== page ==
DAVID PUGLIESE OTTAWA CITIZEN JOURNALIST BOOK REVIEW: NEW BOOK AIMS TO HELP CANADIANS RECONNECT WITH NAVY

 

Book Review

By David Pugliese

 

 

The Naval Service of Canada, 1910-2010

The Centennial Story

Edited by Richard Gimblett

 

280 pages

$40.00

Published by the Dundurn Group

 

The Naval Service of Canada is a first-rate and heavily illustrated volume that will appeal to those currently serving or retired from the navy or anyone with a strong interest in Canadian maritime matters.

 

The book was produced under the guidance of the Canadian Naval Centennial Project and chronicles the full century of the Canadian Navy. Edited by Richard Gimblett, it covers the origins of the navy back to 1867 as well as its operations in both world wars, the Korean conflict and the postwar period. It also examines what the future might be like for the navy.

 

The book is more of a general overview of Canada’s naval history, as opposed to an in-depth look; it is indeed more akin to a coffee-table style book.

 

With that in mind, readers will appreciate the top-notch color and black and white photos (some photos never seen before), and in particular the high quality art plates detailing Canada’s ships and submarines. In addition, the drawings of technical maritime innovations of the Canadian Navy will also be welcome.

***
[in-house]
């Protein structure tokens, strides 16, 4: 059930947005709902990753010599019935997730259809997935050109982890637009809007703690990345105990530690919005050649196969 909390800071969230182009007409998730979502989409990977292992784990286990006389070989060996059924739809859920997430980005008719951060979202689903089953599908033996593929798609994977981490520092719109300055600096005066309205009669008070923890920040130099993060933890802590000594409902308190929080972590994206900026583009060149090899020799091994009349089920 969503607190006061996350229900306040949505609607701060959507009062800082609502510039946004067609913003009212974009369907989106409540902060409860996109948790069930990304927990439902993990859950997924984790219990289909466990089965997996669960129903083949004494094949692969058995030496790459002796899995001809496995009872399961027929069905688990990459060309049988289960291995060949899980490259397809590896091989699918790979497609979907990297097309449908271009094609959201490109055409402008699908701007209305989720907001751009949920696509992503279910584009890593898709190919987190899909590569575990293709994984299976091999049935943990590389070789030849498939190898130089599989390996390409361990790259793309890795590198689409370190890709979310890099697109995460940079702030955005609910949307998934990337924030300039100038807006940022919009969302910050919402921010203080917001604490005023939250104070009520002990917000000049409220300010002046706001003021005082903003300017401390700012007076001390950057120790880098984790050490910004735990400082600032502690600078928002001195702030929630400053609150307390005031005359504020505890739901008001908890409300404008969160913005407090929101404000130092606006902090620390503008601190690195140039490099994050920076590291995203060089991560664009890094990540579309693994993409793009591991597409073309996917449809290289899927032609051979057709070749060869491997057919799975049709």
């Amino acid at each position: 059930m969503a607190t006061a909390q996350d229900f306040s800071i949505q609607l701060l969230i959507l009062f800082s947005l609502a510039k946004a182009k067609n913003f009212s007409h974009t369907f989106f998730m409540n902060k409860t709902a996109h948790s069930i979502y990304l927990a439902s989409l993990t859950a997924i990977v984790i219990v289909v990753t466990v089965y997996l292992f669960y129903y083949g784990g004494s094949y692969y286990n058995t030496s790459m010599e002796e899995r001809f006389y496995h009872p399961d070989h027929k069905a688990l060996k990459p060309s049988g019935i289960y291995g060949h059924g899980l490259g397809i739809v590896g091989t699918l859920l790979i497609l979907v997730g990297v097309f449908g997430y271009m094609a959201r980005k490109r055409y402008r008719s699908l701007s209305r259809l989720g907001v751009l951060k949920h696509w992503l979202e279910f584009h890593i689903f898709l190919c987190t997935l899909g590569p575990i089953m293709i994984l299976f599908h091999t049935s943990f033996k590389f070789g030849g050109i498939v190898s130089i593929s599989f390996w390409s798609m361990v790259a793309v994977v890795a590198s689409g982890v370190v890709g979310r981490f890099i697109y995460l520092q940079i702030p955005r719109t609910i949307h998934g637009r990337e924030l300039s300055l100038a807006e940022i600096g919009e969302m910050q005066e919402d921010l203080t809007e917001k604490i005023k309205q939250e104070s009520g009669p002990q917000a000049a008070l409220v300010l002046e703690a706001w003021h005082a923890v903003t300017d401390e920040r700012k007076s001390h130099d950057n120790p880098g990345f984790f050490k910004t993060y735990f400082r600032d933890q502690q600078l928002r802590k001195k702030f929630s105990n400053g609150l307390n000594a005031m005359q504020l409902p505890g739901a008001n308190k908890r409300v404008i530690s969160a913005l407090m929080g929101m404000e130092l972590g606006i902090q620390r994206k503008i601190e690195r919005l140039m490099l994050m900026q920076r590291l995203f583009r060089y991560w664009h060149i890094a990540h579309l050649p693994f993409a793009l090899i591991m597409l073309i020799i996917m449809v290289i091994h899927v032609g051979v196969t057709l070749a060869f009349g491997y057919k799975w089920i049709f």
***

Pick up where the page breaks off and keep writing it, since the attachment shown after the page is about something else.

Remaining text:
Besides the more than 100 years of history outlined in the book, there is an excellent chapter by James Boutilier on the future of the navy and where the service could find itself being used in the coming decades.

 

One of the goals of the Canadian Naval Centennial Project is to foster a renewed awareness among Canadians of the navy and its contributions to the country, as well as the role the service plays within the Canadian Forces.

 

Gimblett says The Naval Service of Canada was produced “to give an accessible survey history to people who would not normally read naval history, and the point is to help Canadians better connect with their navy.”

 

Will this book help in that?

 

Perhaps, if enough libraries purchase it. At $40 a book, it will likely not appeal to the general public. But then again, with the holiday season coming it would make an excellent gift for those interested in maritime matters, or as I mentioned, current or retired navy personnel.

 

The Commander of Maritime Command, Vice-Admiral Dean McFadden, will preside over the launch of the book on Monday at the NDHQ Chief’s and Petty Officer’s mess, 4 Queen Elizabeth Drive, in Ottawa at 11:30 a.m.

 

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